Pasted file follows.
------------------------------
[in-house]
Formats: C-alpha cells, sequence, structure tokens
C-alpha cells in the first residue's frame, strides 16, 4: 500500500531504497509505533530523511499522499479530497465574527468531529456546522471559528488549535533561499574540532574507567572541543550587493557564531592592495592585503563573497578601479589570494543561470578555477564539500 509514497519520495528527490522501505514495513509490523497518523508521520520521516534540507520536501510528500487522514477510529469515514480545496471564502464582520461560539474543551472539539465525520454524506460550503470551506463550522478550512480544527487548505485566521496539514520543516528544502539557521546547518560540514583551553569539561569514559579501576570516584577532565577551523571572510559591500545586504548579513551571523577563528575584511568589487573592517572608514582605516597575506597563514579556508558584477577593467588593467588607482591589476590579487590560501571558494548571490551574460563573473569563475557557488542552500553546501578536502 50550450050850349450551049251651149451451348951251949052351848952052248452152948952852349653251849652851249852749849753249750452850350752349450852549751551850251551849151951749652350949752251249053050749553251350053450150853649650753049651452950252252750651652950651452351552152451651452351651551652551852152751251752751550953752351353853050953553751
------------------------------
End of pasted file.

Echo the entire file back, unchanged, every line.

[in-house]
Formats: C-alpha cells, sequence, structure tokens
C-alpha cells in the first residue's frame, strides 16, 4: 500500500531504497509505533530523511499522499479530497465574527468531529456546522471559528488549535533561499574540532574507567572541543550587493557564531592592495592585503563573497578601479589570494543561470578555477564539500 509514497519520495528527490522501505514495513509490523497518523508521520520521516534540507520536501510528500487522514477510529469515514480545496471564502464582520461560539474543551472539539465525520454524506460550503470551506463550522478550512480544527487548505485566521496539514520543516528544502539557521546547518560540514583551553569539561569514559579501576570516584577532565577551523571572510559591500545586504548579513551571523577563528575584511568589487573592517572608514582605516597575506597563514579556508558584477577593467588593467588607482591589476590579487590560501571558494548571490551574460563573473569563475557557488542552500553546501578536502 50550450050850349450551049251651149451451348951251949052351848952052248452152948952852349653251849652851249852749849753249750452850350752349450852549751551850251551849151951749652350949752251249053050749553251350053450150853649650753049651452950252252750651652950651452351552152451651452351651551652551852152751251752751550953752351353853050953553751